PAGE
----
Analysis: Are white coats indelibly stained?

October 4, 2002

In the wake of the Bell Labs scandal, Steve Farrar asks just how prevalent research fraud really is

One-third of the editors of the world's leading academic journals have encountered research fraud. Yet many do not know how the alleged miscreants were ultimately dealt with.

A survey by The THES in the wake of the Bell Labs scandal revealed a large degree of inconsistency in the way serious misconduct was handled once suspicions were raised.

Some journals prompted investigations at the author's institution that led to the individual's sacking. Others admitted that their concerns merely resulted in the withdrawal of a paper before publication and that they did not pursue the matter further.

Richard Horton, editor of The Lancet and a member of the Committee on Publication Ethics, a body set up by leading biomedical journals to deal with fraud and related issues, said many people did not want to create a fuss.

"I'm sure the vast majority of allegations are swept under the carpet in the hope that somebody else will deal with them," he said.

Dr Horton observed that many of the cases of misconduct investigated by Cope revealed that there had been suspicions about previous papers but that no action had been taken.

But Charles Jennings, editor of Nature Neuroscience and executive editor of Nature research journals, said that journals lacked the investigative resources or disciplinary authority to get to the bottom of fraud allegations.

"The responsibility for this must lie with institutions that have such powers - for instance, funding organisations, universities and research institutes," he said.

The survey, however, suggested that sometimes these bodies were not informed of what their employees might be up to.

The THES sent a questionnaire to the editors of 50 academic journals and received replies from 30. Of these, 16 handled primary research, while 14 were review journals.

Eleven admitted to coming across incidents of research fraud, but most said they had not had to deal with it.

Dr Jennings said he doubted whether fraud was as widespread in science as in many other professions. "Nevertheless, I suspect it is common enough that most scientists can expect to encounter a case at some point in their careers," he said.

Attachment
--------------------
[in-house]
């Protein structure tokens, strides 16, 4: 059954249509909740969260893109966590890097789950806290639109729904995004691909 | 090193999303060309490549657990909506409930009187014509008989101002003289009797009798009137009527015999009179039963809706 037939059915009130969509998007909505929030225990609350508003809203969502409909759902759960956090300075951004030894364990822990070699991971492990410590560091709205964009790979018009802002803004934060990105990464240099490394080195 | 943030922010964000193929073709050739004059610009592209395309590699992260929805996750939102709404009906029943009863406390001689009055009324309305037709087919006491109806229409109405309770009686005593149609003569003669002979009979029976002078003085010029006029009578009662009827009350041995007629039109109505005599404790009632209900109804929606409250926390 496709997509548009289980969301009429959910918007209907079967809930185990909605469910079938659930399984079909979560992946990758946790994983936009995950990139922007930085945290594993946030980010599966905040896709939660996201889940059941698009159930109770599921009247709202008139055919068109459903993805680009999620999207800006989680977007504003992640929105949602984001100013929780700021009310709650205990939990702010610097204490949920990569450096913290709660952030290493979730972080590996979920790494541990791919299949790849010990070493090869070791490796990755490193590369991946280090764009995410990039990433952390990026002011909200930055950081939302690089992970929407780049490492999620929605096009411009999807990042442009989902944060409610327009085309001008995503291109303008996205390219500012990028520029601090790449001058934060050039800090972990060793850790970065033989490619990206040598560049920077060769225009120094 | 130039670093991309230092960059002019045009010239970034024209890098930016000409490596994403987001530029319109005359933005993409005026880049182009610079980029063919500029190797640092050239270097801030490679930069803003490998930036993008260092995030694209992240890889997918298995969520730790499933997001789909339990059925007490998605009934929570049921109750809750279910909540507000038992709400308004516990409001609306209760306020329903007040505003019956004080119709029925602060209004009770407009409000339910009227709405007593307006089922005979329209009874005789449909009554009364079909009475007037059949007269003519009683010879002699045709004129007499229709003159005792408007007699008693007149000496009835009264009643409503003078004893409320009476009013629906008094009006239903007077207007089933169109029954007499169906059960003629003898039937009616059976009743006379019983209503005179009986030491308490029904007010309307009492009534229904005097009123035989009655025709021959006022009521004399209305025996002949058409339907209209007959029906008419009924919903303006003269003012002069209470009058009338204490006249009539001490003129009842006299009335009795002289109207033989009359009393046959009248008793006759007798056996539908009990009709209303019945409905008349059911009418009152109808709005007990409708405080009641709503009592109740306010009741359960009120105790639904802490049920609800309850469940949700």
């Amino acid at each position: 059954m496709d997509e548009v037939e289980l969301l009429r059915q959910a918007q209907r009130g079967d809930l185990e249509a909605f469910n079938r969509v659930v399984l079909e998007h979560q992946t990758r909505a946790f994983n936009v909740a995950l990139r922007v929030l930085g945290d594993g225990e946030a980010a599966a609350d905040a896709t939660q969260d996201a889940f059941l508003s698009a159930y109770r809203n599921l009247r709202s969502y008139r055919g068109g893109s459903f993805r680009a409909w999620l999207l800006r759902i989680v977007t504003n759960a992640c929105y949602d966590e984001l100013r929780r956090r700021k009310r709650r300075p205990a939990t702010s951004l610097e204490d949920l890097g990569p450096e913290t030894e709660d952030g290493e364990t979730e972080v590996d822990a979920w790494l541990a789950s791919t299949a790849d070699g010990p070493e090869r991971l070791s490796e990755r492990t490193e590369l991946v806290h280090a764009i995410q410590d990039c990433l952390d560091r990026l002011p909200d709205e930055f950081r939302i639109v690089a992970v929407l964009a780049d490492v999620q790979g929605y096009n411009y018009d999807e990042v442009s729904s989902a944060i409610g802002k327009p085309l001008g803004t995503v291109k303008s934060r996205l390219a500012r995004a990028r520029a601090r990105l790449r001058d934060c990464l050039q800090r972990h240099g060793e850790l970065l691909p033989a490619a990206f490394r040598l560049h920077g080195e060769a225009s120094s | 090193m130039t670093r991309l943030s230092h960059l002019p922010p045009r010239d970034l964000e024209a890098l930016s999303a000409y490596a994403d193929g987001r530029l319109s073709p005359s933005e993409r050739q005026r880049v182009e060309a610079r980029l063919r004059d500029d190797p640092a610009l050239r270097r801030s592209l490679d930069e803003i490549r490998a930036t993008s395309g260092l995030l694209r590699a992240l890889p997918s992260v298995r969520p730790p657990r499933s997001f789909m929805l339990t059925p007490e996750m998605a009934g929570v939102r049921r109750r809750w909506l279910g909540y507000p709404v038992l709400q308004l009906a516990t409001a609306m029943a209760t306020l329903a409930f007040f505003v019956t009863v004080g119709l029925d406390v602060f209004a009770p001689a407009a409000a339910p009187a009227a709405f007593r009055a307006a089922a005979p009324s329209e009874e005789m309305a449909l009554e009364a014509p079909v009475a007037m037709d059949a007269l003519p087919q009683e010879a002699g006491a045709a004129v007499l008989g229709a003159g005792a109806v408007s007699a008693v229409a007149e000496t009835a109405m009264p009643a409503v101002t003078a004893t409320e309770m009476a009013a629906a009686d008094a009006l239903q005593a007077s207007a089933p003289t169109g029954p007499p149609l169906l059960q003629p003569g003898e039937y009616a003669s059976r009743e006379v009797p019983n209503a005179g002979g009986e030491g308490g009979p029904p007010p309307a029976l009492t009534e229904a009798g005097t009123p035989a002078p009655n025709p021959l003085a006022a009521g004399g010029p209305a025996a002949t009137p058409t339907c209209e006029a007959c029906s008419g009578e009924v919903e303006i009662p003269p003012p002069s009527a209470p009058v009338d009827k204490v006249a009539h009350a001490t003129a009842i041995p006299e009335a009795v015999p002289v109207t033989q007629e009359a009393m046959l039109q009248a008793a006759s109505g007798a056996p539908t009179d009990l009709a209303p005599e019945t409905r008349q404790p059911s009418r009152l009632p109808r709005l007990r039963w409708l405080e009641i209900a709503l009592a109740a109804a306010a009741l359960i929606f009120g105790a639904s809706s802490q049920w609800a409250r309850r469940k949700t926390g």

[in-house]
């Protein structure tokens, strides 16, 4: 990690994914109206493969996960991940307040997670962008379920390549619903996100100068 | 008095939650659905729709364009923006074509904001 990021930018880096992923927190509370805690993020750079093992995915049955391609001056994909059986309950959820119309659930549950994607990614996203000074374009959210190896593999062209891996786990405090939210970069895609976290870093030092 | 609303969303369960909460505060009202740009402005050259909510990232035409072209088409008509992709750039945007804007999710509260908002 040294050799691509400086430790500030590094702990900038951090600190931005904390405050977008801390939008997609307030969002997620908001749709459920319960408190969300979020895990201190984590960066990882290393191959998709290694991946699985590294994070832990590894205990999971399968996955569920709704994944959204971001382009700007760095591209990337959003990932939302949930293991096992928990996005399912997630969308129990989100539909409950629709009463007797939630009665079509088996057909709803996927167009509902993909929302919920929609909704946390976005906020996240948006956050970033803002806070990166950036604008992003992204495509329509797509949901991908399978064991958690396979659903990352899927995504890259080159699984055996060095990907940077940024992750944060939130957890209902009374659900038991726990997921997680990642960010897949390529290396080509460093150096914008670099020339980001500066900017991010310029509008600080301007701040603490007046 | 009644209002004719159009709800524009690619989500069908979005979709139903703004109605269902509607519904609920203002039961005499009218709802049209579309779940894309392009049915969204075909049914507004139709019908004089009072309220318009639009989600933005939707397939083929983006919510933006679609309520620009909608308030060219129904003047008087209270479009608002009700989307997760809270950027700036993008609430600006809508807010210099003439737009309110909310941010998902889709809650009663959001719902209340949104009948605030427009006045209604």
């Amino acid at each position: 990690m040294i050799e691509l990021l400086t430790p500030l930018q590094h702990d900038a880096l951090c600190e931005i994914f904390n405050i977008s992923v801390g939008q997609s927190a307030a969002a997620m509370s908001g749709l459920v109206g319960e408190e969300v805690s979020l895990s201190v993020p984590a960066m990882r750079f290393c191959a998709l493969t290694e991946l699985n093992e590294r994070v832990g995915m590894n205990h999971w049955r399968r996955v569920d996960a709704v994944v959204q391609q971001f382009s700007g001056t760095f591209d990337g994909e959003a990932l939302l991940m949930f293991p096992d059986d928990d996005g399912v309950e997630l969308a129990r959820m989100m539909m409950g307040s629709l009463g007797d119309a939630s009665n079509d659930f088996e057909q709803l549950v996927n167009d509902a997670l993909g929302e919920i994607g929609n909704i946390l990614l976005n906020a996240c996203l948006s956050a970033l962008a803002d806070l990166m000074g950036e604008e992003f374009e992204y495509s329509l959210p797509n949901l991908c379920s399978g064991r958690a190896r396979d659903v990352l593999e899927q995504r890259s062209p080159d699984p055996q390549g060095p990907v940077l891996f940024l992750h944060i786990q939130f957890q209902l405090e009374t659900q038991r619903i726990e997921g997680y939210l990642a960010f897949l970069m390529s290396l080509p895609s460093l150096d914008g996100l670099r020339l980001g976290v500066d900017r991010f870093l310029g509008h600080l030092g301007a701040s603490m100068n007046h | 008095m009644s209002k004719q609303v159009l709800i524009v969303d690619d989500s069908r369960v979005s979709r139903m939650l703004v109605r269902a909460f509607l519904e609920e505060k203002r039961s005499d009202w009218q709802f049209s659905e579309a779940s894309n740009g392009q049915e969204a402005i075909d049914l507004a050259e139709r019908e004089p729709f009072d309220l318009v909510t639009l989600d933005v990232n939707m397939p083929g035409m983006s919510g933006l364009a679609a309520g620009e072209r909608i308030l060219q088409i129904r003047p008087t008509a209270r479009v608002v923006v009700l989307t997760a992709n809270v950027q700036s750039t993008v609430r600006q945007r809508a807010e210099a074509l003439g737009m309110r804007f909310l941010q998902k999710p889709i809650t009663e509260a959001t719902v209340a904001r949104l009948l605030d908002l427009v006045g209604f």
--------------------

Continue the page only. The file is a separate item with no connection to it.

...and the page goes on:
One editor, who is waiting for the results of an investigation of a case concerning research submitted to her journal, said: "Unfortunately even a few cases make the entire community look bad."

Donald Kennedy, editor of Science , said: "It is relatively rare, but nevertheless occurs enough to make us uncomfortable."

The frequency of fraud was suspected to be higher in some fields, such as molecular biology and biomedicine, than in others, such as physics.

Fast-moving areas were believed to be less prone as competing researchers would soon try to replicate results.

"Lesser types of fraud, where the conclusions are in fact largely correct but the data have been distorted or altered to make them more convincing, may be more common," one editor said.

He added that obscure and less competitive fields might also be more prone to misconduct.

But another editor observed: "If fraudulent results are of any significance, the work will be repeated by others and the fraud will be uncovered. If they elicit no interest, the fraud may never be uncovered, but then it hardly matters."

While just three journal editors believed that the academic community was complacent about the problem, six felt more could still be done to tackle the problem.

"The temptations to commit fraud are prevalent, so the community is really quite vigilant at creating an atmosphere that is highly discouraging of such behaviour," one editor said.

Dr Horton was more scathing and warned that greater care on the part of journals was needed to reduce the likelihood of scandals that damaged public trust in science. "The scientific establishment has not taken the issue seriously and therefore has been reluctant to find out how common fraud is," he said.

At The Lancet , allegations of fraud that appeared to have substance were first referred to all of the authors and then to the head of the institution. If that did not resolve the situation, Dr Horton said the journal took action itself to raise the alarm.

Many editors agreed that peer review was not designed to provide a defence against misconduct, but they did not believe tougher reviewing was necessarily the answer.

Dr Kennedy said: "Detecting fraud is difficult and maybe not possible without doing more harm than good to science."

Among the measures suggested by respondents to reduce the problem were to:

* Publicise incidents of research misconduct when they come to light to show how rapidly most were uncovered, the damage they caused and the consequences for the miscreant

* Include ethics and even fraud-spotting tuition as part of a student's training

* Develop systematic bioinformatics methods to search the literature for duplicated images

* Appoint an ombudsman to keep track of research fraud incidents and protect the anonymity of whistleblowers

* Check references both on the phone and in writing before hiring anyone.

Dr Jennings remarked: "Unfortunately, it sometimes happens that senior scientists are eager to expel a problem researcher from their own lab but are reluctant to mention the problem to future employers."

The THES is conducting an investigation into research fraud. Do you have any concerns or examples? Contact in confidence: Phil Baty (020 7782 3298) or Steve Farrar (020 7782 3299).

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